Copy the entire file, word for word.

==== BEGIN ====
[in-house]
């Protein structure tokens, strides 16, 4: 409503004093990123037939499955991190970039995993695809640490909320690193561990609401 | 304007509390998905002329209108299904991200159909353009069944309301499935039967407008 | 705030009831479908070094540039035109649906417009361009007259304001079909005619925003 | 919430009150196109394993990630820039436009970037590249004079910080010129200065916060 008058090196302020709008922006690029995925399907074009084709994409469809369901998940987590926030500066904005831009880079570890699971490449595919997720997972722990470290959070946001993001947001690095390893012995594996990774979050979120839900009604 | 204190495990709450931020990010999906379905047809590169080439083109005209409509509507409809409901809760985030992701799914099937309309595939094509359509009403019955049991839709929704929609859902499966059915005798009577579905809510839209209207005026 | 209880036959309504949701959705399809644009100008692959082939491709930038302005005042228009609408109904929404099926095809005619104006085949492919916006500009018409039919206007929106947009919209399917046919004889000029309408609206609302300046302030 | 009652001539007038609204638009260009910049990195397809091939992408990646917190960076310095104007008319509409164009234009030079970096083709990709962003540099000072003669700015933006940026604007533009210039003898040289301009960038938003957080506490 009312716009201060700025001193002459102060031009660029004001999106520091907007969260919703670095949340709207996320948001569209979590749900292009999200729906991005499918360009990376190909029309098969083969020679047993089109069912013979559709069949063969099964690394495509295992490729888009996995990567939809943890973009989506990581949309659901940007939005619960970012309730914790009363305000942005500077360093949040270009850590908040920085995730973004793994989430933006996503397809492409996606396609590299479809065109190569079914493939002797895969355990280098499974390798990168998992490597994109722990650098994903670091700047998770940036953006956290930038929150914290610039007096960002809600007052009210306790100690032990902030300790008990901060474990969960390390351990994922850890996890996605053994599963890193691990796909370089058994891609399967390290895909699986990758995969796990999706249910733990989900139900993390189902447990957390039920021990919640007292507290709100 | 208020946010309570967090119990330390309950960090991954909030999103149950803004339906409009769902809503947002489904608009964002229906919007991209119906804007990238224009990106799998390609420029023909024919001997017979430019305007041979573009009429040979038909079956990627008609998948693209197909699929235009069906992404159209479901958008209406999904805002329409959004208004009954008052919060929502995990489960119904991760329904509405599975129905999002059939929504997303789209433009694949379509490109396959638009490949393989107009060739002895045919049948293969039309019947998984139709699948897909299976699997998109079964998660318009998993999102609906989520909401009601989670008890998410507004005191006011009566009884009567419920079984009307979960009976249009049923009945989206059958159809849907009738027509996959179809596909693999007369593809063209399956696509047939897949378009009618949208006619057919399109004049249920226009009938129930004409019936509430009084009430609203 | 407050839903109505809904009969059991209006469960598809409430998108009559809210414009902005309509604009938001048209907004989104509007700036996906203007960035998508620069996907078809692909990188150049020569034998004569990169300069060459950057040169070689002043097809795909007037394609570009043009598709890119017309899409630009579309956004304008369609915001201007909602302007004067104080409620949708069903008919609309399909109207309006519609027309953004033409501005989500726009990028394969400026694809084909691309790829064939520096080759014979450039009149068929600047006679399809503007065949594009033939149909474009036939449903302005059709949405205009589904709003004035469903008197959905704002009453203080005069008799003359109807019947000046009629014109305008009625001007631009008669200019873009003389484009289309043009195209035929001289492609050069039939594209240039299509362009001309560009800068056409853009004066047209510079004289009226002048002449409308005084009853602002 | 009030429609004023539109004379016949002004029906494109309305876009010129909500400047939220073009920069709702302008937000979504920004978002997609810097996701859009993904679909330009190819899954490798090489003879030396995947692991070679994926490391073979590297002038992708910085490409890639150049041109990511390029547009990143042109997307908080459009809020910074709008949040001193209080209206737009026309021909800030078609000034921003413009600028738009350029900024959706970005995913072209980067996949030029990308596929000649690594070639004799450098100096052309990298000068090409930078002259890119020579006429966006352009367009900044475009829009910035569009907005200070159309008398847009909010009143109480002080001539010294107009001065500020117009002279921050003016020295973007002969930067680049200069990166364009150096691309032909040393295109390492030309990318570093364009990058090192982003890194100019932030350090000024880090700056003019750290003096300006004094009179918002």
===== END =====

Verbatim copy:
[in-house]
């Protein structure tokens, strides 16, 4: 409503004093990123037939499955991190970039995993695809640490909320690193561990609401 | 304007509390998905002329209108299904991200159909353009069944309301499935039967407008 | 705030009831479908070094540039035109649906417009361009007259304001079909005619925003 | 919430009150196109394993990630820039436009970037590249004079910080010129200065916060 008058090196302020709008922006690029995925399907074009084709994409469809369901998940987590926030500066904005831009880079570890699971490449595919997720997972722990470290959070946001993001947001690095390893012995594996990774979050979120839900009604 | 204190495990709450931020990010999906379905047809590169080439083109005209409509509507409809409901809760985030992701799914099937309309595939094509359509009403019955049991839709929704929609859902499966059915005798009577579905809510839209209207005026 | 209880036959309504949701959705399809644009100008692959082939491709930038302005005042228009609408109904929404099926095809005619104006085949492919916006500009018409039919206007929106947009919209399917046919004889000029309408609206609302300046302030 | 009652001539007038609204638009260009910049990195397809091939992408990646917190960076310095104007008319509409164009234009030079970096083709990709962003540099000072003669700015933006940026604007533009210039003898040289301009960038938003957080506490 009312716009201060700025001193002459102060031009660029004001999106520091907007969260919703670095949340709207996320948001569209979590749900292009999200729906991005499918360009990376190909029309098969083969020679047993089109069912013979559709069949063969099964690394495509295992490729888009996995990567939809943890973009989506990581949309659901940007939005619960970012309730914790009363305000942005500077360093949040270009850590908040920085995730973004793994989430933006996503397809492409996606396609590299479809065109190569079914493939002797895969355990280098499974390798990168998992490597994109722990650098994903670091700047998770940036953006956290930038929150914290610039007096960002809600007052009210306790100690032990902030300790008990901060474990969960390390351990994922850890996890996605053994599963890193691990796909370089058994891609399967390290895909699986990758995969796990999706249910733990989900139900993390189902447990957390039920021990919640007292507290709100 | 208020946010309570967090119990330390309950960090991954909030999103149950803004339906409009769902809503947002489904608009964002229906919007991209119906804007990238224009990106799998390609420029023909024919001997017979430019305007041979573009009429040979038909079956990627008609998948693209197909699929235009069906992404159209479901958008209406999904805002329409959004208004009954008052919060929502995990489960119904991760329904509405599975129905999002059939929504997303789209433009694949379509490109396959638009490949393989107009060739002895045919049948293969039309019947998984139709699948897909299976699997998109079964998660318009998993999102609906989520909401009601989670008890998410507004005191006011009566009884009567419920079984009307979960009976249009049923009945989206059958159809849907009738027509996959179809596909693999007369593809063209399956696509047939897949378009009618949208006619057919399109004049249920226009009938129930004409019936509430009084009430609203 | 407050839903109505809904009969059991209006469960598809409430998108009559809210414009902005309509604009938001048209907004989104509007700036996906203007960035998508620069996907078809692909990188150049020569034998004569990169300069060459950057040169070689002043097809795909007037394609570009043009598709890119017309899409630009579309956004304008369609915001201007909602302007004067104080409620949708069903008919609309399909109207309006519609027309953004033409501005989500726009990028394969400026694809084909691309790829064939520096080759014979450039009149068929600047006679399809503007065949594009033939149909474009036939449903302005059709949405205009589904709003004035469903008197959905704002009453203080005069008799003359109807019947000046009629014109305008009625001007631009008669200019873009003389484009289309043009195209035929001289492609050069039939594209240039299509362009001309560009800068056409853009004066047209510079004289009226002048002449409308005084009853602002 | 009030429609004023539109004379016949002004029906494109309305876009010129909500400047939220073009920069709702302008937000979504920004978002997609810097996701859009993904679909330009190819899954490798090489003879030396995947692991070679994926490391073979590297002038992708910085490409890639150049041109990511390029547009990143042109997307908080459009809020910074709008949040001193209080209206737009026309021909800030078609000034921003413009600028738009350029900024959706970005995913072209980067996949030029990308596929000649690594070639004799450098100096052309990298000068090409930078002259890119020579006429966006352009367009900044475009829009910035569009907005200070159309008398847009909010009143109480002080001539010294107009001065500020117009002279921050003016020295973007002969930067680049200069990166364009150096691309032909040393295109390492030309990318570093364009990058090192982003890194100019932030350090000024880090700056003019750290003096300006004094009179918002």